Fayetteville Police Dept. to hire social workers for crisis response


"We're trying to expand the services where the community has a need and we've recognized this need and I think it just speaks volumes of what kind of police department the community has here in Fayetteville," Police Chief Mike Reynolds said.

FAYETTEVILLE, Ark. (KNWA/KFTA) — The Fayetteville Police Department will add two social workers to its police force.

On Tuesday, November 16, Fayetteville city council members voted to accept a $250,000 Department of Justice grant to pay for the new positions over a two year period.

The grant is specifically geared towards imbedding social workers with law enforcement for a dual response model.

The Fayetteville Police Department was one of 33 in the nation to receive it.

Police Chief Mike Reynolds said over the last few years the department has seen an increase in call volume specifically related to people battling mental health crises, suicidal ideations and homelessness, typically non-criminal in nature.

“A lot of these folks, they’re committing a victimless crime, maybe a very minor crime that they’re committing, and that’s not the underlying reason for what they’re doing or why they’re committing that crime,” Reynolds said. “If we can get to the root of that and we solve that then we solve recidivism, we solve them being put in to the local county jail and tying up our resources and tying up our officers.”

In January 2021 Fayetteville PD launched a partnership with the University of Arkansas School of Social Work to explore the potential a dual response model.

Two interns are currently in the program. One is Steven Greathouse, who’s in the final year of the two year masters level social work program at UA.

“Having social work in community policing really provides an interdisciplinary approach,” Greathouse said.

Much of what he’s done as an intern has centered around developing the program that will guide how the social workers will respond to crises.

Chief Reynolds said once hired, each social worker will be paired with a Crisis Intervention Trained officer to create a Crisis Intervention Team.

Together they’ll respond to calls ranging from homelessness, to substance abuse, to mental health issues.

Dispatchers will be at the core of this type of response, according to Reynolds.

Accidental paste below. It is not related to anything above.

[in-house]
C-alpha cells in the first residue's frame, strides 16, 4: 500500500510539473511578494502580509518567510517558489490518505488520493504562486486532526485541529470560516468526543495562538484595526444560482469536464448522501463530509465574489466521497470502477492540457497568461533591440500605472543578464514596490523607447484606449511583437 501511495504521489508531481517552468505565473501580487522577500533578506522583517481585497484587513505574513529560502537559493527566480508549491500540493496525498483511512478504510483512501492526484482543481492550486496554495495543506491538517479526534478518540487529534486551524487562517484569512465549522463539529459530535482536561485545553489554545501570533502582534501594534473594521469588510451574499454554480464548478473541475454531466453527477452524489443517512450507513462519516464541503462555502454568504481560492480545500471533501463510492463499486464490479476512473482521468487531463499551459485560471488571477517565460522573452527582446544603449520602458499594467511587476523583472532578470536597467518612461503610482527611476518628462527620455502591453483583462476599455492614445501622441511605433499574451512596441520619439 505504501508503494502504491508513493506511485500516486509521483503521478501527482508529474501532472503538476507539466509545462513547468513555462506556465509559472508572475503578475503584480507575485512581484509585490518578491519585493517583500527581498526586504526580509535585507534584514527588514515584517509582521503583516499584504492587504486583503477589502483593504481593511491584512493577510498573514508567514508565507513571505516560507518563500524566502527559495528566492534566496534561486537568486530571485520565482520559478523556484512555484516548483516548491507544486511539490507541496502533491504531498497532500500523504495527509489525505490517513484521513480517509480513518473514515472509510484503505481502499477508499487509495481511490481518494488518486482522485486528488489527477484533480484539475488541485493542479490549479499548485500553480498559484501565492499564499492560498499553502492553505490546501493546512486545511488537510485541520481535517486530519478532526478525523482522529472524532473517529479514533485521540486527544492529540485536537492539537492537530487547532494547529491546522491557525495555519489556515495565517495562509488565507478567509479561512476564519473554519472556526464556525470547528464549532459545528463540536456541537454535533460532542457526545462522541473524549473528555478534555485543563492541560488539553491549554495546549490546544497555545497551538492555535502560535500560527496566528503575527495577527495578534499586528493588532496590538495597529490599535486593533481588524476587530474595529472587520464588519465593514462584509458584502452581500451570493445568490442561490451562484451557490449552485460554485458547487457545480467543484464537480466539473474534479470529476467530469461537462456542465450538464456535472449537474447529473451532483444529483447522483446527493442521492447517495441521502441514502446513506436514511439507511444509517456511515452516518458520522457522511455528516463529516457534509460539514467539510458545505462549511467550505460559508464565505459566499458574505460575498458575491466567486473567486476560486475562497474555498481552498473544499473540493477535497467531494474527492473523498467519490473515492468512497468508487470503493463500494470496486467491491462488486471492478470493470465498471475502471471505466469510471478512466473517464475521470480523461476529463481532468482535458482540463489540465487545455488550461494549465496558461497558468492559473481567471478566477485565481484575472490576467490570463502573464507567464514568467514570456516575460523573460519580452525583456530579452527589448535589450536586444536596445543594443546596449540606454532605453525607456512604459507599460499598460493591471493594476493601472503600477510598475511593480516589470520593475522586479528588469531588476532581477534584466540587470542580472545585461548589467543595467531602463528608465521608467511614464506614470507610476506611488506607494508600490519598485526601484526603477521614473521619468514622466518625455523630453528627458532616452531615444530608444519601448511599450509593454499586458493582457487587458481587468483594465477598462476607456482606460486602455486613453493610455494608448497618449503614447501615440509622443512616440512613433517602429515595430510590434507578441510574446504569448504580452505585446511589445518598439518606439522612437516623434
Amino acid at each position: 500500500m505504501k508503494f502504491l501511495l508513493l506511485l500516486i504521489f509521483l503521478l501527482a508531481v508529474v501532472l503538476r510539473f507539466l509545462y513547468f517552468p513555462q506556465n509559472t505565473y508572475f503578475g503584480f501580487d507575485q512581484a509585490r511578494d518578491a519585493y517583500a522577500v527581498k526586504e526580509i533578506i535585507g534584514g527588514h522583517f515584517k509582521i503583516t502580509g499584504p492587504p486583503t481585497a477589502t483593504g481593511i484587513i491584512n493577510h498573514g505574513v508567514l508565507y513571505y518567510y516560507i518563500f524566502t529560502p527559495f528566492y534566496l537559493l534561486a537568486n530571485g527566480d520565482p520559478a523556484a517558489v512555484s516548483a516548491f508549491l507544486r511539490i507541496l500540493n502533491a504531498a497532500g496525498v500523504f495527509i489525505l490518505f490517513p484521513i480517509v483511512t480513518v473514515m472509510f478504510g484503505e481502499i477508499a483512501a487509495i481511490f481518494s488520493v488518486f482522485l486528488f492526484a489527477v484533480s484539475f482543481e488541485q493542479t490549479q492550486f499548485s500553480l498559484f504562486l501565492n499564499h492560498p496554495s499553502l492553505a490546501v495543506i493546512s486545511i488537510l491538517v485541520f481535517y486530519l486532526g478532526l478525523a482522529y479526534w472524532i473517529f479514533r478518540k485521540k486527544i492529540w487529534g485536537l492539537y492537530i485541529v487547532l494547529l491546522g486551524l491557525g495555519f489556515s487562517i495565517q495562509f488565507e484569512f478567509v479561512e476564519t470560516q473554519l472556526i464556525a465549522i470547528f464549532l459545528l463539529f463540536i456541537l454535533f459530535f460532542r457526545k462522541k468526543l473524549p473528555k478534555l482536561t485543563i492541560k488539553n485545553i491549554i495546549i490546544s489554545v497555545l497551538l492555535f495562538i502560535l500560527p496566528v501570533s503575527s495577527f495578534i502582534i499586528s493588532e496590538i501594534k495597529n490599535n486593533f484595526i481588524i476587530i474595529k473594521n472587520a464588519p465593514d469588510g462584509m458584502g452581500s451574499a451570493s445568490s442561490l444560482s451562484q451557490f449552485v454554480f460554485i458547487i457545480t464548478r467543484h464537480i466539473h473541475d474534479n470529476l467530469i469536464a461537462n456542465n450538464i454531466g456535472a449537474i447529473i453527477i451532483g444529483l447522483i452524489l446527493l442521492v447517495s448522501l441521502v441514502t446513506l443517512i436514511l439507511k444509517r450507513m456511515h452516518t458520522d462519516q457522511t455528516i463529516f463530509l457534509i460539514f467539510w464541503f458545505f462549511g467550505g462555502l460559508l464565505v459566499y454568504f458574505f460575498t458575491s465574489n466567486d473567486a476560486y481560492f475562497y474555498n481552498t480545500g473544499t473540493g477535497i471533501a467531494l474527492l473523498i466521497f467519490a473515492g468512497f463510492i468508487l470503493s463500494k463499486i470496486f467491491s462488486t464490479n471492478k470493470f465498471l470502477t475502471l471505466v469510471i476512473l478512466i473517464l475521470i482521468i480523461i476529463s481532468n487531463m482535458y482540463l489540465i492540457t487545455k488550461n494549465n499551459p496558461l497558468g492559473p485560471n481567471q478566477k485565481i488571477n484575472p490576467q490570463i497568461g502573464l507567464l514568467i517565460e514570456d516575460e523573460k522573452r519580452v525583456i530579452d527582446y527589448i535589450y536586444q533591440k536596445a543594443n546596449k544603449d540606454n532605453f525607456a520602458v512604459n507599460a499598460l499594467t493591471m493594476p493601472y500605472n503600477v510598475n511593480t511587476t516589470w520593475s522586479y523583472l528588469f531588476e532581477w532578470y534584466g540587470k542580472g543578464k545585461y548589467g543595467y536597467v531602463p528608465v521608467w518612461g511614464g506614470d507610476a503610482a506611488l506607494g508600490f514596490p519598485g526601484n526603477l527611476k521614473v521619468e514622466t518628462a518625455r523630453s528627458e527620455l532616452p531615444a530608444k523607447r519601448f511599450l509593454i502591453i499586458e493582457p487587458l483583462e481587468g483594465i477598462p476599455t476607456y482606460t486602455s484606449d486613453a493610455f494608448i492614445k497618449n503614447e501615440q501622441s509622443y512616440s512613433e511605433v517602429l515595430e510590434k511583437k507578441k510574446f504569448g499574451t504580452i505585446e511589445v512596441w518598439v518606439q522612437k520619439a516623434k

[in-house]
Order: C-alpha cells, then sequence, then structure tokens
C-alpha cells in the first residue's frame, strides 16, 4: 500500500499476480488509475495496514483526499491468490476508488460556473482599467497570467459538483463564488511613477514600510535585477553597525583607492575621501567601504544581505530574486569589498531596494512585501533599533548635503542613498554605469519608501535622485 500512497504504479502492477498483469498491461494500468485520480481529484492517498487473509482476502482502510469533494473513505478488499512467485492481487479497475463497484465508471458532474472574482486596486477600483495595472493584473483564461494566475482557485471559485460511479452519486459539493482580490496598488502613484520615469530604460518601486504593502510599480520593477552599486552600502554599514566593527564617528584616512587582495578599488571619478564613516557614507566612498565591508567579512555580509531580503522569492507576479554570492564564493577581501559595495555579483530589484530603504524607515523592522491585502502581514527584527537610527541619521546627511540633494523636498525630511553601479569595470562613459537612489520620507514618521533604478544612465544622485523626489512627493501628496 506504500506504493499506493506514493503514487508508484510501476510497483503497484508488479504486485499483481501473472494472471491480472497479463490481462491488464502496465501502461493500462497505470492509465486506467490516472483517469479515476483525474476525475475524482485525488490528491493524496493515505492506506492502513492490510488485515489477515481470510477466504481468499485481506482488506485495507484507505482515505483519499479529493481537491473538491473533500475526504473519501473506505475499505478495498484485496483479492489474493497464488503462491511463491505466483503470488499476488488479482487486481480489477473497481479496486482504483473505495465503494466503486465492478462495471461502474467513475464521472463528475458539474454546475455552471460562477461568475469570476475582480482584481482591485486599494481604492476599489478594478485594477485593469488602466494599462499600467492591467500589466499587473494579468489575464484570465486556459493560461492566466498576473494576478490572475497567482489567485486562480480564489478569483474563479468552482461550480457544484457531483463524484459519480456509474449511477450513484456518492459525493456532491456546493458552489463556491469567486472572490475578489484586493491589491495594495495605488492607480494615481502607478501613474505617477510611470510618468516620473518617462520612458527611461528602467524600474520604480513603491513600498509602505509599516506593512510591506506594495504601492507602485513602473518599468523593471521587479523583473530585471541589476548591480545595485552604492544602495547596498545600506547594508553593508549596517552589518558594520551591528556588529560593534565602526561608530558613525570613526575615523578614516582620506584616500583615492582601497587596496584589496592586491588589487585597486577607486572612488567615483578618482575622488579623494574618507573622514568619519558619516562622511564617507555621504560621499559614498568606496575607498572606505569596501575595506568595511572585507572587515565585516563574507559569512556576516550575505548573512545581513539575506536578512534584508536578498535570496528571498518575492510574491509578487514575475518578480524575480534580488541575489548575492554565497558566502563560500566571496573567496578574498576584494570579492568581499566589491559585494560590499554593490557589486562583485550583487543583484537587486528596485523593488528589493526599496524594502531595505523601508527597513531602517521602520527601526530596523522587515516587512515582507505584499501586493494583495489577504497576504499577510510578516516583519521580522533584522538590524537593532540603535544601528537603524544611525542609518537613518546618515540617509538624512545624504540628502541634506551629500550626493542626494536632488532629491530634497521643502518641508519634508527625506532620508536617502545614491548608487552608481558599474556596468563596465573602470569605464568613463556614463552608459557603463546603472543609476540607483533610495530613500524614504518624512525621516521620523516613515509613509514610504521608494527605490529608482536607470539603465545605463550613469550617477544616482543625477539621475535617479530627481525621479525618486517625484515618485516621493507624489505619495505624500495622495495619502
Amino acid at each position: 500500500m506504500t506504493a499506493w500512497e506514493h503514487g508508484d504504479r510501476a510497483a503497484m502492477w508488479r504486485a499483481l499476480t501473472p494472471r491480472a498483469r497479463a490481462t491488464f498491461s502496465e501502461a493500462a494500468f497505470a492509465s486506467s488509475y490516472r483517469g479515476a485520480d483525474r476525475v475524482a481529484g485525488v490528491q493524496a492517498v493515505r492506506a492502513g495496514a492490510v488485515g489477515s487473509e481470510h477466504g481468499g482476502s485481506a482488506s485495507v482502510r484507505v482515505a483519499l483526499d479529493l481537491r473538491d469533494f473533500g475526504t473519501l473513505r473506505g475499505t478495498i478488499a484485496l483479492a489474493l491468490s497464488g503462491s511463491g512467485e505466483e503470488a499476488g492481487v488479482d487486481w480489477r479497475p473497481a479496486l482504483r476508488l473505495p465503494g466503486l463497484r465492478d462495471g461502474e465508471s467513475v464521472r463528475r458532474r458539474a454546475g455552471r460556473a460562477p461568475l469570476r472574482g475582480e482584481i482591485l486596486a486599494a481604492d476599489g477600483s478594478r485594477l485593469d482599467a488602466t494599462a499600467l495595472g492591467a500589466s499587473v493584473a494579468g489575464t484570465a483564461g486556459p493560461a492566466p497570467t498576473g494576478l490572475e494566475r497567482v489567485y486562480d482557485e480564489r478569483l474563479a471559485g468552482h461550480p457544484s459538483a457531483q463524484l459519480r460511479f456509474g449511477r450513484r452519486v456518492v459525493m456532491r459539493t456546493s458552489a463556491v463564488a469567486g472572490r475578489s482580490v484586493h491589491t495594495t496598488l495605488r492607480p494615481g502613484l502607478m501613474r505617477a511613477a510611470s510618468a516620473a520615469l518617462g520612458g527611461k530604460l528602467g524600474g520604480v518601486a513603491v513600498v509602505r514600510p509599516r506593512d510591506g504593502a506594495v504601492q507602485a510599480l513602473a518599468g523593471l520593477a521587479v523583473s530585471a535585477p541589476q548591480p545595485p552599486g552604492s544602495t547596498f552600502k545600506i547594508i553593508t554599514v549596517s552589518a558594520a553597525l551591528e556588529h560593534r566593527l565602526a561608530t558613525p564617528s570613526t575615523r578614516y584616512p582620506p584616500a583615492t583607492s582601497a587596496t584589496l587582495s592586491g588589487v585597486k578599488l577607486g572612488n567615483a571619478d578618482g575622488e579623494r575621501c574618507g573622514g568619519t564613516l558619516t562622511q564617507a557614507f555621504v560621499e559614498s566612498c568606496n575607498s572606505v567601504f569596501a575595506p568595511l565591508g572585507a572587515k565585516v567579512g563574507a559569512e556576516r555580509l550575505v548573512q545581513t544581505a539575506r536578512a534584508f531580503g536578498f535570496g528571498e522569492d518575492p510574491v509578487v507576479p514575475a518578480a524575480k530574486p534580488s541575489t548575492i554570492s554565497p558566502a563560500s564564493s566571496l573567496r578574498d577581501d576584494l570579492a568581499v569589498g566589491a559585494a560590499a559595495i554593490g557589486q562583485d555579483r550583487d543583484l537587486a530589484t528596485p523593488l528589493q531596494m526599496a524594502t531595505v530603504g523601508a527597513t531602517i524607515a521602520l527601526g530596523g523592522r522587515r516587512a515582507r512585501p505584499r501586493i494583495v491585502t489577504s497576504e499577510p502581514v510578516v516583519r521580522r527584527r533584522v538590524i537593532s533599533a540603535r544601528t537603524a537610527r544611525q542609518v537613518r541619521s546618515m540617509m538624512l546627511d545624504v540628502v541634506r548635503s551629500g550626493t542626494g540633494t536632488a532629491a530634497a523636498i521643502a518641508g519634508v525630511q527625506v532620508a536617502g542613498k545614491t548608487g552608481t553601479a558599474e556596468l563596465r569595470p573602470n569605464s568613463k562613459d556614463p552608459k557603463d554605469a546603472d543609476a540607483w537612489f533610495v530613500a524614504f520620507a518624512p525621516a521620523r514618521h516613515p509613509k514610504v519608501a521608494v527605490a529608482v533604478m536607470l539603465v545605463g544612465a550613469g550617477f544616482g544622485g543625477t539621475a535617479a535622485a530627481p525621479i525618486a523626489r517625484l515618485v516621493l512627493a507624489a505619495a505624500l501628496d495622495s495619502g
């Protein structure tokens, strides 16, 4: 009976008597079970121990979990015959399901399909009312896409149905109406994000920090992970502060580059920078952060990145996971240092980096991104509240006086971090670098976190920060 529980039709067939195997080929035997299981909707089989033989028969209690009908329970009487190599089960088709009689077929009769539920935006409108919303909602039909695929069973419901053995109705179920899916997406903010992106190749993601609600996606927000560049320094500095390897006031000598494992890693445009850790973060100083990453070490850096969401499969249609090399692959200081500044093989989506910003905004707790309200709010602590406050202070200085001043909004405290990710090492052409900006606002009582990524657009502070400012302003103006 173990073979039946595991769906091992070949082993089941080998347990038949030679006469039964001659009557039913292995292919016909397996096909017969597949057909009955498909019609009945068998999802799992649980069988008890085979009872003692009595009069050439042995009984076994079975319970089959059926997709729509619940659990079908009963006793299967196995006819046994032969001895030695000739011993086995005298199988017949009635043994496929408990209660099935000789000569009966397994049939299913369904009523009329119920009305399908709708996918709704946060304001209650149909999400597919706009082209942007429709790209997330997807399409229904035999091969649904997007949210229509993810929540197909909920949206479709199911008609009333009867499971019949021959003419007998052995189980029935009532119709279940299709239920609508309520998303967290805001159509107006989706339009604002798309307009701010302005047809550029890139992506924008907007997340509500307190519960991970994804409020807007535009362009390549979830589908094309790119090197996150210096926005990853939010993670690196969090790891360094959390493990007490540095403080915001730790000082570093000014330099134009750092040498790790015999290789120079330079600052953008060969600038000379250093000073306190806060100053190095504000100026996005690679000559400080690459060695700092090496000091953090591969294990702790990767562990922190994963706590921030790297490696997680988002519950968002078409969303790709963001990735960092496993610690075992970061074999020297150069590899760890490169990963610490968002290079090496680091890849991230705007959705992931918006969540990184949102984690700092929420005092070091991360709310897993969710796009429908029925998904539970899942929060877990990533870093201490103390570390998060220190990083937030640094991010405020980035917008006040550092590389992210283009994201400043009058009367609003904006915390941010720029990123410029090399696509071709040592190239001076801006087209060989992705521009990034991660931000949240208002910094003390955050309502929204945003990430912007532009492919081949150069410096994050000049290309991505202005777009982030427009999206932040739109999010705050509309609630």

“When our dispatch receives that call, they’ll categorize the specific call that the social workers would go on with the officers,” he said.

Once on scene, the officer will make contact with the person in crisis and then introduce the social worker.

“If you have a call of someone that’s battling schizophrenia, it’s not something that we as officers with a 40 hour course are adequately trained to go out and provide those acute services that individual may need, but a social worker… may have have connections to provide long acute services that could help this individual,” Reynolds said.

Greathouse said, “law enforcement officers are able to focus on the safety of a situation and a lot of those environmental factors, a social worker’s going to be able to focus on some of the more in depth mental health pieces.”

The social worker will also be tasked with connecting a person in crisis with necessary community resources, but also with checking back in with them.

This is something Greathouse has seen officers struggle with firsthand due to high call volumes.

“Before they’re able to follow-up and talk to people again to see how everything’s going they’re already responding to another call or they’re just so overloaded with all the crises that’re happening in the community that they’re not able to provide that follow-up,” he said.

Interns will also continue to help with this key step. With only two full-time Crisis Intervention Teams being created, there will be calls that they won’t be able to respond to based on volume and time of day.

“I predict it would probably take seven social workers and seven crisis intervention trained officers to provide 24/7, 365 day coverage,” Reynolds said.

Before adding even more social workers to his staff, the chief wants to make sure the program is doing what’s intended.

Reducing workload and stress on officers, providing important resources to those in crisis, and reducing recidivism and incarceration are just a few of the goals he wants to see come from it.

Reynolds said, “our ultimate goal is to save lives or to improve lives and that’s what I hope this program provides to our community.”

Because the social worker positions are only funded through the DOJ grant for two years, Reynolds is treating it like a pilot program.

If it proves to be successful, Reynolds said the department will have to ask the city council for budgeted funds to keep it around and potentially expand it.

He hopes to have the social workers hired and in place by late spring or early summer 2022.

The chief said an ideal candidate would be someone who is a masters-level social worker who understands the challenges of the Fayetteville community.

Copyright 2021 Nexstar Media Inc. All rights reserved. This material may not be published, broadcast, rewritten, or redistributed.

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